A mysterious object has appeared and then disappeared on Saturn’s largest moon

Jun 23, 2014

By Science Alert Staff

The object is scientifically known as a “transient feature” but astronomers have playfully dubbed it the “magic island”.

This could be the first time dynamic geological processes have been observed in Titan’s northern hemisphere. The research is published in Nature Geoscience.

“This discovery tells us that the liquids in Titan’s northern hemisphere are not simply stagnant and unchanging, but rather that changes do occur,” Jason Hofgartner from Cornell University in the US and the lead author said in a press release.

The researchers are now studying the “magic island” further.

Titan is the largest of Saturn’s 62 known moons and is covered in lakes and seas. Beneath its thick atmosphere, which is lethal to humans, it closely resembles a smaller, watery Earth – with wind and rain creating familiar landscapes such as mountains, dunes and lakes. It’s the only place other than Earth known to have stable liquids on its surface and falling rain.

But instead of water, icy cold liquid methane and ethane flows through its river-like channels and into its seas, and its dunes are made of hydrocarbon.

The second largest of these seas is the 150-metre-deep Ligeia Mare, where astronomers noticed the unusual geological feature in an image taken by the Cassini spacecraft on 10 July 2013. The island appeared around 9.6 km off the sea’s southern shore. Pictures taken of the same spot previously and a few days later showed no geological features there.

Titan’s northern hemisphere is currently transitioning from spring to summer, seasons which last much longer on the moon than on Earth, and the scientists believe this change could have triggered this mysterious island to appear temporarily.

6 comments on “A mysterious object has appeared and then disappeared on Saturn’s largest moon

  • There are seasonal changes in surface appearance elsewhere on Titan, but seasons are very long when compared to earth’s seasons.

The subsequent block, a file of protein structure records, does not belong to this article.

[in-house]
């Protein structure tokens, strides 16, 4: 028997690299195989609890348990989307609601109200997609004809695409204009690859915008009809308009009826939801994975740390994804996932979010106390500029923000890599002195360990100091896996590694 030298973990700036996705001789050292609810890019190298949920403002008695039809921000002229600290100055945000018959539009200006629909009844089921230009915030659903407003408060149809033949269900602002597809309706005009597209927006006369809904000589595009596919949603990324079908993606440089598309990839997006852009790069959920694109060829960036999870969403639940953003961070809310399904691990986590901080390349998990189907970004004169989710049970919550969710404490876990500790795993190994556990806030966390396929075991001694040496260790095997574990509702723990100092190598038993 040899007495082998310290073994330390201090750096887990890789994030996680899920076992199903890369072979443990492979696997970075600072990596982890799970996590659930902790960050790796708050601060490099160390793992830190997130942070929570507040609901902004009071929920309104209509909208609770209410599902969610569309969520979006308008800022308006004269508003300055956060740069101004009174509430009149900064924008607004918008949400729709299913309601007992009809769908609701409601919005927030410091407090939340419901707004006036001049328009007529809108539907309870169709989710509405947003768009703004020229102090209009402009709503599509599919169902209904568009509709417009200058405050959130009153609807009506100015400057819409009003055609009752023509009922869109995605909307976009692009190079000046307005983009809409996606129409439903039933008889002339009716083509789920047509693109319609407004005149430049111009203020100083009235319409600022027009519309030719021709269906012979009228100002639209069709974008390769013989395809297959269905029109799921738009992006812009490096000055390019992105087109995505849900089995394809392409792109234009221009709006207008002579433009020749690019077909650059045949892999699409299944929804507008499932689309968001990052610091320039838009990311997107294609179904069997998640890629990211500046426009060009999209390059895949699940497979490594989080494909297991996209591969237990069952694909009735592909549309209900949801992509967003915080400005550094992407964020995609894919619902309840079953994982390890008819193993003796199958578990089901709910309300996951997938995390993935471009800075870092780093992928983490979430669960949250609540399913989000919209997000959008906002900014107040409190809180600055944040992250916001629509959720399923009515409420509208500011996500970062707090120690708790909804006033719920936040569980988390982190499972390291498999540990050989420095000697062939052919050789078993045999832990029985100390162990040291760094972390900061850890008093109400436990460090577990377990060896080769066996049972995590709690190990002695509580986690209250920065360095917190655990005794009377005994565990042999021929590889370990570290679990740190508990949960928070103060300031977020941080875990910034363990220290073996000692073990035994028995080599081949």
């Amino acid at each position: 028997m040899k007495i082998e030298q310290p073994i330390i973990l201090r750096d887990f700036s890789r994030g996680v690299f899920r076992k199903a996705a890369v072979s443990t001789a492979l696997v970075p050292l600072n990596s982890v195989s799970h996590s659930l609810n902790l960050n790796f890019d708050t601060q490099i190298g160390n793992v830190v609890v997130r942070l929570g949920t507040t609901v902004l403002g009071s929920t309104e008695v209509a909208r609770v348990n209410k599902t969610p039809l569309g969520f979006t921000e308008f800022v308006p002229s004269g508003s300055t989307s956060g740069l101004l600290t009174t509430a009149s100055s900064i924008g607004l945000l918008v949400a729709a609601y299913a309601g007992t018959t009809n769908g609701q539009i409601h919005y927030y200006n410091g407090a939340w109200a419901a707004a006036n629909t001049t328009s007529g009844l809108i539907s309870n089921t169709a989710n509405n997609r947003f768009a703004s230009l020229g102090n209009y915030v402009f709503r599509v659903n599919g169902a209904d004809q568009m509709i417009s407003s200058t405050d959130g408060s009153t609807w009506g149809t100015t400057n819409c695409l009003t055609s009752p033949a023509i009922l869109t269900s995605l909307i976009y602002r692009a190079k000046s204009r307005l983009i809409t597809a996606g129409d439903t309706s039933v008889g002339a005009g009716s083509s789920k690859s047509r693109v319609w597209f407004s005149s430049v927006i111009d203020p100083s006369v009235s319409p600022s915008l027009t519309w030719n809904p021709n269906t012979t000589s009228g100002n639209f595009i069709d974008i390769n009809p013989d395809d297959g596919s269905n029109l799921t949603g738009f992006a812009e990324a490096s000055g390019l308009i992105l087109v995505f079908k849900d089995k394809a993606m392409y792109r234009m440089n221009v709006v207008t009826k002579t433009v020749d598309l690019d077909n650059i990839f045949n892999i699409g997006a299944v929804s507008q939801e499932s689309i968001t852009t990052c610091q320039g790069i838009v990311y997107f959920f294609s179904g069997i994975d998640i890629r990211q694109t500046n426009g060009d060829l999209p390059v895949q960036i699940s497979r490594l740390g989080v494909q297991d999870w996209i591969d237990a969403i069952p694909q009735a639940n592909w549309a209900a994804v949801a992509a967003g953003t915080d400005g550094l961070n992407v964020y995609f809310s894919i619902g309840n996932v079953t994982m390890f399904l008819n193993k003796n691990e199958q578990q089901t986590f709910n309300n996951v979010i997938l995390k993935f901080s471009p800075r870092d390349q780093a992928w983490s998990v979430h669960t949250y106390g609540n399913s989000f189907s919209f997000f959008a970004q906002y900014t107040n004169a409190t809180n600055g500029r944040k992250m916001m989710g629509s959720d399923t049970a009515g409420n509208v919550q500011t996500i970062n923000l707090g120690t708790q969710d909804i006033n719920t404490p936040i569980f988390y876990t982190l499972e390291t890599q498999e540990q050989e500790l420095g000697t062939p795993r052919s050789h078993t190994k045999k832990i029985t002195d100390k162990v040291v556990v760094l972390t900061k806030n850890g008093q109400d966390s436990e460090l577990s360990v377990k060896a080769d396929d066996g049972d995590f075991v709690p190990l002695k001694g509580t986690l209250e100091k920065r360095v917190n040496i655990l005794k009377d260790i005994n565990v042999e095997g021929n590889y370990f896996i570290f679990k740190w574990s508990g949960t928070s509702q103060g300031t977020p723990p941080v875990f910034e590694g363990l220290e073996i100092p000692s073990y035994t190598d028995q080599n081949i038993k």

When photos showed a large patch near the equator of Titan mysteriously darken and then grow lighter within a couple of weeks, scientists knew something big was happening on Saturn’s largest moon. But what they found was something they didn’t expect: a methane rainstorm in a region of Titan thought to be covered by vast, arid dunes.

    While the large moon is known to have methane lakes at its north and south poles, scientists thought Titan’s equatorial region was mostly dry, but the likely cause of the darkness was determined to be an outburst of clouds and methane rain — which suggests Titan’s equator has a rainy season.


    “However, the new findings seem to indicate that tropical rainfall occurs more regularly with the seasonal cycle, although the interval between two subsequent wet seasons is long — about 15 years — due to Saturn’s long orbital period around the sun.”

    This long orbital period makes studying precipitation and seasonal changes on Titan particularly difficult.

    The length of one year on Titan and the rest of the Saturn system is roughly equivalent to 29 Earth years, so Cassini’s observations of Titan from 2004 to 2010 span only about one-fourth of that time.

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  • 6
    james ballard says:

    …I couldn’t say…Pasadena won’t consult me, so I’m certainly not disposed to inform them every time Titan farts…

    I leave my cell phone on as a courtesy…

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